Marsh added that the United States has been dealing with agricultural labor shortages for years, and that the country needs to have temporary farm workers.

Ripe and rotten oranges due to the lack of workers for harvesting are seen at a farm in Lake Wales, Florida, April 1, 2020.
Ripe and rotten oranges due to the lack of workers for harvesting are seen at a farm in Lake Wales, Florida, U.S., April 1, 2020. Picture taken April 1, 2020. REUTERS/Marco Bello

According to the USDA, one of the indicators of this need is the fact that the number of temporary workers requested and approved has increased in the past 14 years from 48,000 positions certified in fiscal year 2005 to nearly 258,000 in fiscal year 2019.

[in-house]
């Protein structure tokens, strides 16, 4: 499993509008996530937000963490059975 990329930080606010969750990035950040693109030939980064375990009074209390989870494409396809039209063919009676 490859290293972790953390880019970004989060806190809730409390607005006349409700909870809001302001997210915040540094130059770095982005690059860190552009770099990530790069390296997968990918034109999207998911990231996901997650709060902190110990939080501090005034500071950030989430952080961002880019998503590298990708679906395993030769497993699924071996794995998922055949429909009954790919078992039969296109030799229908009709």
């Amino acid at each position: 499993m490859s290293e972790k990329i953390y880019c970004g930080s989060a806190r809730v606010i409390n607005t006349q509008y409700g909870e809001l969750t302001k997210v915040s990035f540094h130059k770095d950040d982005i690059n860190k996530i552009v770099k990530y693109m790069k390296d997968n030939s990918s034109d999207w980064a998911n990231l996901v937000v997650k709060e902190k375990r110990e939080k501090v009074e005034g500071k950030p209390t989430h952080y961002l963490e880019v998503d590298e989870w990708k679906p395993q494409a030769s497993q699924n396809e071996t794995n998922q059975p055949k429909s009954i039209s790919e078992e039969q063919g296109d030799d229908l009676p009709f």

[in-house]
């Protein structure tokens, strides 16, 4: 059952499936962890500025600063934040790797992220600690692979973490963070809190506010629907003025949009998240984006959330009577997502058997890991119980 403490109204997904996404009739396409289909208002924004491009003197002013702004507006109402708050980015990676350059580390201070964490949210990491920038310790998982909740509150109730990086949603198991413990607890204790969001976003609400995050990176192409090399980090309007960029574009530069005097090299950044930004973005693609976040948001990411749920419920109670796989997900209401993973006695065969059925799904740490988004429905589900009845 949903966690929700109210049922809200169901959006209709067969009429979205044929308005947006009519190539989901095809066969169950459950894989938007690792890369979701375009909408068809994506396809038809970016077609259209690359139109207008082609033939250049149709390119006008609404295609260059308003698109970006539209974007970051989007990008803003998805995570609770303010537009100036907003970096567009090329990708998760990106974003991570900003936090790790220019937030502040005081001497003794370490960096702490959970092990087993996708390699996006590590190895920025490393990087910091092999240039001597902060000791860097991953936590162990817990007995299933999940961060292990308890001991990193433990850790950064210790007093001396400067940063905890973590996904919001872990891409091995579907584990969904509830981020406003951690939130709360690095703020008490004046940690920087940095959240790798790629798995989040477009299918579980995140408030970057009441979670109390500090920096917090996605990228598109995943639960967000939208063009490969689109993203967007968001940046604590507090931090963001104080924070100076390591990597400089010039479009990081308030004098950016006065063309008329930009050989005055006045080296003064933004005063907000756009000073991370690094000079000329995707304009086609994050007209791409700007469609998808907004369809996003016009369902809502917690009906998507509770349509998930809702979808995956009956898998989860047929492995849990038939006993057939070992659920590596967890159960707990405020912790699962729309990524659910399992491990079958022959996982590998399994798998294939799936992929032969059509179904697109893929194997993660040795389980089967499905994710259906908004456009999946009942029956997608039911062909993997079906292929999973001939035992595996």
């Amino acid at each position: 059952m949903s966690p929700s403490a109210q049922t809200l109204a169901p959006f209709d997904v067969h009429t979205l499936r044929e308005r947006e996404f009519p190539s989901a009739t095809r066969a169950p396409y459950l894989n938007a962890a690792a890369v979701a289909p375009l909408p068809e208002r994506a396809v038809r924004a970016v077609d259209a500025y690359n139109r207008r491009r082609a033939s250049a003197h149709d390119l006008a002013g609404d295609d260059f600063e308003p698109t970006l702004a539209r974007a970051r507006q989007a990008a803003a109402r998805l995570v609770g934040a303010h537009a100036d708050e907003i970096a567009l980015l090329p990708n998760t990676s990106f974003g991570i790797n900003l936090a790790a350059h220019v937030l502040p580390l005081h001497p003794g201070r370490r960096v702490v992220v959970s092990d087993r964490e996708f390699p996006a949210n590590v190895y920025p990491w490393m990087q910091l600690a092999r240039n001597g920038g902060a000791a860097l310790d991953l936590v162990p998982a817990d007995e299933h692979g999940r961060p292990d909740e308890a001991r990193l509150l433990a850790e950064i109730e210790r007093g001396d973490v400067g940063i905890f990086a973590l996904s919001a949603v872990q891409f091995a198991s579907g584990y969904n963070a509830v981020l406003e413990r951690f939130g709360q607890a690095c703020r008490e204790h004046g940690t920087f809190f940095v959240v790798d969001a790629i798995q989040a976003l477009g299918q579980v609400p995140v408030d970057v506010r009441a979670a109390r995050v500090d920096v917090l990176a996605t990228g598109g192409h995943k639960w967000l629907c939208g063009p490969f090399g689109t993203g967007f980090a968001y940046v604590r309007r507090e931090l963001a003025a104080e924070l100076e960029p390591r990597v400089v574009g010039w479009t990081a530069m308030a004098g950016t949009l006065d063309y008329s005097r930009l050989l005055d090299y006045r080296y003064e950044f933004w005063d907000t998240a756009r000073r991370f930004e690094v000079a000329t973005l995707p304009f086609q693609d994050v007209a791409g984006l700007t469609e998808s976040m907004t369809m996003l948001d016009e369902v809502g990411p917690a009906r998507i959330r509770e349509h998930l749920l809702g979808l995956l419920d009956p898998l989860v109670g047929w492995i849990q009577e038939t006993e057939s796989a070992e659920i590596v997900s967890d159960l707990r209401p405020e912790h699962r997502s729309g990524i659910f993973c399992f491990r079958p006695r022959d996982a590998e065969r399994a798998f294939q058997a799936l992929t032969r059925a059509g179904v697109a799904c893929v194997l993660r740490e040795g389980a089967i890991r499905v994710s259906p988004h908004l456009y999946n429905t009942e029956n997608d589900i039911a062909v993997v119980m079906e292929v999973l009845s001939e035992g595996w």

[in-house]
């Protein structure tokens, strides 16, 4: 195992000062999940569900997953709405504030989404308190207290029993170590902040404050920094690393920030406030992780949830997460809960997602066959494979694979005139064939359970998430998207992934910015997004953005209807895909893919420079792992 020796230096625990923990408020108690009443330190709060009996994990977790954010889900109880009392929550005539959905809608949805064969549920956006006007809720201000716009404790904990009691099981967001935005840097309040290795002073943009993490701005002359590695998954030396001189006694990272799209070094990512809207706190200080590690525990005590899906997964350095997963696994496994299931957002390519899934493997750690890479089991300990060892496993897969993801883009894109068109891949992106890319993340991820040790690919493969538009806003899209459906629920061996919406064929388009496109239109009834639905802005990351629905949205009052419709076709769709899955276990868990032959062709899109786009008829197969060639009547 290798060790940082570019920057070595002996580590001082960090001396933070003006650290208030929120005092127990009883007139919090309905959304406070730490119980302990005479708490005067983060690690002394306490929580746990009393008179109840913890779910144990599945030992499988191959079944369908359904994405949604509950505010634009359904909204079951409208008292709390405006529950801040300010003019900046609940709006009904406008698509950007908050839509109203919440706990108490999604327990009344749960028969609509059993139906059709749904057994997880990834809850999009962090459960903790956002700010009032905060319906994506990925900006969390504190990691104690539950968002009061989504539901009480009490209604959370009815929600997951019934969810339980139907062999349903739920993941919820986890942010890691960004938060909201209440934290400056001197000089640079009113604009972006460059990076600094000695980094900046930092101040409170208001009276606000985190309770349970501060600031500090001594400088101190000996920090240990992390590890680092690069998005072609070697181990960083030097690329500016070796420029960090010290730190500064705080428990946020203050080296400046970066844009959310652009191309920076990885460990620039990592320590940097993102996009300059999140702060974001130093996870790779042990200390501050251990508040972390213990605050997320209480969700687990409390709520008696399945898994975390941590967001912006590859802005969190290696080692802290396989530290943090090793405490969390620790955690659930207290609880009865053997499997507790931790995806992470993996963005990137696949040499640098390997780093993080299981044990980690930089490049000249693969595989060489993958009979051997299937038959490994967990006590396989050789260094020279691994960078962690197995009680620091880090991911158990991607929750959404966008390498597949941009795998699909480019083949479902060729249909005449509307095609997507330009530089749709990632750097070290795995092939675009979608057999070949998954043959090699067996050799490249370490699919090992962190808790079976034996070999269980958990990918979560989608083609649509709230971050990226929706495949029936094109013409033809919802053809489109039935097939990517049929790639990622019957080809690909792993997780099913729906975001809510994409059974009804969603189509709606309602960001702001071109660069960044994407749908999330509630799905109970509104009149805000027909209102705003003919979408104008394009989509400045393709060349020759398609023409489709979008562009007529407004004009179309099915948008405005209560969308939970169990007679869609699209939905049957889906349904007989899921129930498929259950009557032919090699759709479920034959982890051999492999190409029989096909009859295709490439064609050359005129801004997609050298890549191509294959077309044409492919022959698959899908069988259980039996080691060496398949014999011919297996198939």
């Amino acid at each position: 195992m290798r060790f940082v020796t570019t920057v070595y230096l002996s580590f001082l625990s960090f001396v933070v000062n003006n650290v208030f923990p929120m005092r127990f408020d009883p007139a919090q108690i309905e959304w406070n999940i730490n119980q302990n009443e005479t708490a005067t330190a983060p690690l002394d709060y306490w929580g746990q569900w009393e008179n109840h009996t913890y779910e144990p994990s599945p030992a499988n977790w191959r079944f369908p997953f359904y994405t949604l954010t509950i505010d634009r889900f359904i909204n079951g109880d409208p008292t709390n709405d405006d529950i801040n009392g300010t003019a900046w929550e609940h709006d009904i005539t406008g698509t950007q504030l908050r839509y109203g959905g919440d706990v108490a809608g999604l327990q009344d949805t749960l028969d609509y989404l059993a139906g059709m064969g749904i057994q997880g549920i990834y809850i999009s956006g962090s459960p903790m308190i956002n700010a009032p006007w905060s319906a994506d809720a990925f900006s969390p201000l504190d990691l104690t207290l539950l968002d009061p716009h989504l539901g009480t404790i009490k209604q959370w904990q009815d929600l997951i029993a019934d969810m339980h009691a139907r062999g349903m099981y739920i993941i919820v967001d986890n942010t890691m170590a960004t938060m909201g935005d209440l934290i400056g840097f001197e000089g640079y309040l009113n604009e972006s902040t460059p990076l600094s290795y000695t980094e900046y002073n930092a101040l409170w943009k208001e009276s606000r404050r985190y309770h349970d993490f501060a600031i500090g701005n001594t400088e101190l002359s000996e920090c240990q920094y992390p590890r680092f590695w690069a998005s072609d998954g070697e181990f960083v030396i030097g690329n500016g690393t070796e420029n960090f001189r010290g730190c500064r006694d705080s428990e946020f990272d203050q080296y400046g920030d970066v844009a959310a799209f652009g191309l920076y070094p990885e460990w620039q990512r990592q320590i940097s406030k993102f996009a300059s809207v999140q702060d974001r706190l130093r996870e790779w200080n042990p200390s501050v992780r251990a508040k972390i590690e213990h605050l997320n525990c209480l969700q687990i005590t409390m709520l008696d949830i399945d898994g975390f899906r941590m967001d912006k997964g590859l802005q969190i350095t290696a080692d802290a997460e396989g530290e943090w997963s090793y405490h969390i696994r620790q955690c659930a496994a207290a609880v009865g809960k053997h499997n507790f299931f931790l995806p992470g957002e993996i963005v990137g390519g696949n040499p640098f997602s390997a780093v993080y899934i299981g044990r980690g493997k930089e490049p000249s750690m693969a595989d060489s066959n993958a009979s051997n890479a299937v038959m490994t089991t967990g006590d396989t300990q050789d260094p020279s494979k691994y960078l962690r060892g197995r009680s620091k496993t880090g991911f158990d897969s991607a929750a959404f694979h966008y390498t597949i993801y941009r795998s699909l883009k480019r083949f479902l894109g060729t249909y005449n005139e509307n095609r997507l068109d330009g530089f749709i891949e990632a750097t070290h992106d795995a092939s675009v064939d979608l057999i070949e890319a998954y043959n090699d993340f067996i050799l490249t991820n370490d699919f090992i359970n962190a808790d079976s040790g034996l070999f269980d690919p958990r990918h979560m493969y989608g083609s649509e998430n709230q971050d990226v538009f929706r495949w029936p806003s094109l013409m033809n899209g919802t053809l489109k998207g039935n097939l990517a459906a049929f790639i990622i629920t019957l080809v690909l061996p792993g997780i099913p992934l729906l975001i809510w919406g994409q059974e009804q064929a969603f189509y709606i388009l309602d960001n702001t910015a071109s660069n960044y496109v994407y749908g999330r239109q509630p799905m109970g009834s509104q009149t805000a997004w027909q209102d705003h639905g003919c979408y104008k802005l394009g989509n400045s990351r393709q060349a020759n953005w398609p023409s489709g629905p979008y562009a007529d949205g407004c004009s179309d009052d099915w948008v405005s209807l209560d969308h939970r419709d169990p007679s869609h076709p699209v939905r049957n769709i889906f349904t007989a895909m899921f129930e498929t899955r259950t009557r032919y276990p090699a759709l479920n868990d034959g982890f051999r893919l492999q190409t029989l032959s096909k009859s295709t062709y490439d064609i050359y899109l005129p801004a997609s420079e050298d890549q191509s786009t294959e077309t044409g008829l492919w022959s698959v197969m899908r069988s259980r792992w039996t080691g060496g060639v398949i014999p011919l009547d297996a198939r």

“The average duration of an H-2A certification in FY 2019 was 5.3 months, implying that the 258,000 positions certified represented approximately 114,000 full-year equivalents,” the USDA website shows.

Leitz acknowledged critics who say farmers should not be bringing in temporary workers during times of high unemployment.

“What they don’t factor in is when people start going back to work, then I lose the workforce … and I can’t plant a crop and not be certain of the workforce I’m going to have,” he said.

Leitz explained that the bulk of his harvest occurs in July, August, September and part of October.

“And all of a sudden, they [unemployed Americans] go back to their full-time jobs and I’ve got nobody. That’s not a very good way to run a business,” he said.

Diane Kurrle, senior vice president at the U.S. Apple Association, told VOA the H-2A programs are the agricultural industry’s “Plan B.”